Microsleep as a marker of sleepiness in obstructive sleep apnea patients

Elisa Morrone, Nadia D'Artavilla Lupo, Rossella Trentin, Fabio Pizza, Irene Risi, Simona Arcovio, Francesco Fanfulla

Research output: Contribution to journalArticlepeer-review


We hypothesized that: (a) the presence of microsleep (MS) during a Maintenance Wakefulness Test (MWT) trial may represent a reliable marker of sleepiness in obstructive sleep apnea (OSA) patients; (b) the number of MSs will be higher in sleepy versus non-sleepy patients with a borderline MWT mean sleep latency; and (c) scoring MS during MWT analysis may help physicians to recognize patients with a higher degree of sleepiness. We analysed the MWT data of 112 treatment-naïve OSA patients: 20 with short sleep latency (SL, sleep latency <12.8 min), 43 with borderline latency (BL, sleep latency between 12.8 and 32.6 min) and 49 with normal latency (NL, sleep latency >32.6 min). Microsleep was identified in all SL, in 42 BL and in 18 NL patients, with a median latency of 5.6 min. Accordingly, patients were classified into two subgroups: group A (n = 43) with microsleep latency <5.6 min and group B (n = 69) with microsleep latency >5.6 min when present. The mean sleep latency in the MWT was 14.5 ± 7.5 min in group A and 34.6 ± 7.4 min in group B (p < 0.0001). The number of microsleep episodes during each MWT trial was higher in group A than in group B. Sleep latency survival curves demonstrated different patterns of sleep latency in these groups (log-rank test <0.0001). This finding was confirmed in a Cox proportional hazard analysis: the presence of a mean MS latency <5.6 min is associated with an increasing risk of falling asleep during the MWT (RR, 1.93; 95 CI 1.04–3.6; p = 0.03). We conclude that the detection of microsleep may help in discriminating OSA patients with and without daytime vigilance impairment.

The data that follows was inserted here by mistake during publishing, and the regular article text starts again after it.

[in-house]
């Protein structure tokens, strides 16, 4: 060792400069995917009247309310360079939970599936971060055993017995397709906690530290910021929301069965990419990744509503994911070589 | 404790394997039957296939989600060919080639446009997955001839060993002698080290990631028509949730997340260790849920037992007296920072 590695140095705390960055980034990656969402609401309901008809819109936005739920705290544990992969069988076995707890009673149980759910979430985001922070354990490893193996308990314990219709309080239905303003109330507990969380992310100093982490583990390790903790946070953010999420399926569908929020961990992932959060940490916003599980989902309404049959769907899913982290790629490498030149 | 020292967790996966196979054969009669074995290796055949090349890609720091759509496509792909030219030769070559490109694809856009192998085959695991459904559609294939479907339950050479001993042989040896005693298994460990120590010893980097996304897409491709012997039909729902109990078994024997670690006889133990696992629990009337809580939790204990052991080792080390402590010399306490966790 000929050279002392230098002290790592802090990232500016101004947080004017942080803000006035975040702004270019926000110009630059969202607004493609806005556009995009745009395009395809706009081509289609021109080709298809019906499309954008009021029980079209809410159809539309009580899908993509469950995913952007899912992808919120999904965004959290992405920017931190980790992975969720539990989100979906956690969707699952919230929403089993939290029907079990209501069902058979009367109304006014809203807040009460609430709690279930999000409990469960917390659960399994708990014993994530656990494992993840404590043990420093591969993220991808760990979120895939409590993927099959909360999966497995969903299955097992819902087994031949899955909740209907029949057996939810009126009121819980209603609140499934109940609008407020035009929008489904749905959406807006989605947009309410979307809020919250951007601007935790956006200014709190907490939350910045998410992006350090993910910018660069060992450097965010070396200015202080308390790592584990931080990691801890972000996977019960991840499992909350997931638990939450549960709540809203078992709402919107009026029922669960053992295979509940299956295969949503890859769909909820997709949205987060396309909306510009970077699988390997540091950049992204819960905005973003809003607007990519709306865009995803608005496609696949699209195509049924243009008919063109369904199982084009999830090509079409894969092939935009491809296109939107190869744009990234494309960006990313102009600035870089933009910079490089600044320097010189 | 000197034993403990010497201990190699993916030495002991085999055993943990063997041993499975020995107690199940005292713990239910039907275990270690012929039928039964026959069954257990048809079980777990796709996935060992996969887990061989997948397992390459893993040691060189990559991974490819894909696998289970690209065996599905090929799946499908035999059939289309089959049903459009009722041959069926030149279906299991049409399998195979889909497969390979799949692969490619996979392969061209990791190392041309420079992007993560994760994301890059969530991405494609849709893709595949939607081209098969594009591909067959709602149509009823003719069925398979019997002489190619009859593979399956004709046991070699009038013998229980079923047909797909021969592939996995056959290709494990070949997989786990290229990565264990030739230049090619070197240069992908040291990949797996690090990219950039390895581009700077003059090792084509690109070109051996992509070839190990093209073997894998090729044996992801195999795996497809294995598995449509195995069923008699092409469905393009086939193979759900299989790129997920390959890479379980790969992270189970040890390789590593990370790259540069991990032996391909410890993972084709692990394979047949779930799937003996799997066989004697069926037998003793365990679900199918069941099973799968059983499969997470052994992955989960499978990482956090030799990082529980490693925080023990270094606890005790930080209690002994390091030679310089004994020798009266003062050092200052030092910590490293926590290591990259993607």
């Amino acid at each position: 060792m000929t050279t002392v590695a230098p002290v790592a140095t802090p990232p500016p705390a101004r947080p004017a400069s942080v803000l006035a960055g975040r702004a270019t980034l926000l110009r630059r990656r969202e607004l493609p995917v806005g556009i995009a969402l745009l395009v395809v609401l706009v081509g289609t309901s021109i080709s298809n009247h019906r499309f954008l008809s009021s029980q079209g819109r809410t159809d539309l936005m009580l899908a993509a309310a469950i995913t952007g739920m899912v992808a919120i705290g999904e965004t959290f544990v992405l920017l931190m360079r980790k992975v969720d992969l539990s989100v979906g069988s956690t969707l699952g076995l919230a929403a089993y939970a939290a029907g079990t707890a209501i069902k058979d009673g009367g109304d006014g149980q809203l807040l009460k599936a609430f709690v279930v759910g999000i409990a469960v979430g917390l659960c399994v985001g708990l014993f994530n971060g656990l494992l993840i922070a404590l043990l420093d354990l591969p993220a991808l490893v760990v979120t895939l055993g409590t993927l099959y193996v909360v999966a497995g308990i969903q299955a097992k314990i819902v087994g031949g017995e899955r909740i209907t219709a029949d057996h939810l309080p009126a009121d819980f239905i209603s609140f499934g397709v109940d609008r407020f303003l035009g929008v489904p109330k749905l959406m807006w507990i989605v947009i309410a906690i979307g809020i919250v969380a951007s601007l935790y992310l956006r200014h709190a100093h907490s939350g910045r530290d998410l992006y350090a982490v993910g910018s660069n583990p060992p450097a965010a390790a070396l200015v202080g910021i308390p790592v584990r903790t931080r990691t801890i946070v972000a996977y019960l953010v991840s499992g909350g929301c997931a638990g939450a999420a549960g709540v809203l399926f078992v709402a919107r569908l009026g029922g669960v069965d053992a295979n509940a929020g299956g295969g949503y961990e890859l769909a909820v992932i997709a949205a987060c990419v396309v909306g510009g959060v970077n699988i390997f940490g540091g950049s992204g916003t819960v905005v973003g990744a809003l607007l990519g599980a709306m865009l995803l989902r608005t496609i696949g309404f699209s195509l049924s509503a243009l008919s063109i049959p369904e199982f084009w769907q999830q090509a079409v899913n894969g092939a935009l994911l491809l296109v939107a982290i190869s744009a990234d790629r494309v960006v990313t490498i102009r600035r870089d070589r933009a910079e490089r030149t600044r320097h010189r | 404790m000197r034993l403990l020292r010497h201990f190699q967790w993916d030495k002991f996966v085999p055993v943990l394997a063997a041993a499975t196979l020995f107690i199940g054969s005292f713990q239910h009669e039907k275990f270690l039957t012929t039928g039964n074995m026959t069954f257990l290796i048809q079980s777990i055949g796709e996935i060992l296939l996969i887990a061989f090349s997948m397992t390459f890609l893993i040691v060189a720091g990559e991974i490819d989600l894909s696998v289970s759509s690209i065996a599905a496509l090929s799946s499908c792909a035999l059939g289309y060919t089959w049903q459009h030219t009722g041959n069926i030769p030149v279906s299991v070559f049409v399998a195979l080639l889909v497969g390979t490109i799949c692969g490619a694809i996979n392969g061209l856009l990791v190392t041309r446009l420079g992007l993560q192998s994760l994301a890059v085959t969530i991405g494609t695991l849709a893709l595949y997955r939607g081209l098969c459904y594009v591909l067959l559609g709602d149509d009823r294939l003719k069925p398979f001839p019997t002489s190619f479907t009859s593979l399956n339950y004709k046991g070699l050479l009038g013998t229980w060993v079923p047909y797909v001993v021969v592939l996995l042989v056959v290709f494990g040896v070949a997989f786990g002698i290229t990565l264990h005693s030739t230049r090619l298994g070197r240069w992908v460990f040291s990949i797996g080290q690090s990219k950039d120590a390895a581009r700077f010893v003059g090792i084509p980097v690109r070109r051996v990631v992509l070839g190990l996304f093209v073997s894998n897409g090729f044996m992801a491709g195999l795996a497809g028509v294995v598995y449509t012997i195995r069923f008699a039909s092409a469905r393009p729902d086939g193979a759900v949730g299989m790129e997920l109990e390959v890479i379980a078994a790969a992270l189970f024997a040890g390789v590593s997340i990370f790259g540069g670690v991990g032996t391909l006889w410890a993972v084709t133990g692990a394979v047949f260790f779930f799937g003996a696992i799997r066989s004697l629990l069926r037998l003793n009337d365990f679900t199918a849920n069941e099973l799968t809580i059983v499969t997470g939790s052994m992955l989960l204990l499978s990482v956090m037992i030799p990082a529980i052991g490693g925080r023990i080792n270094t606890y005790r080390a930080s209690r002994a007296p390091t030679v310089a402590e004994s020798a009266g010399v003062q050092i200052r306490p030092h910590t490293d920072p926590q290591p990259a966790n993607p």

Original languageEnglish
Article numbere12882
JournalJournal of Sleep Research
Publication statusE-pub ahead of print - Jan 1 2019


  • COPD
  • excessive daytime sleepiness
  • hypoxia
  • OSA
  • sleep apnea
  • sleepiness

ASJC Scopus subject areas

  • Cognitive Neuroscience
  • Behavioral Neuroscience


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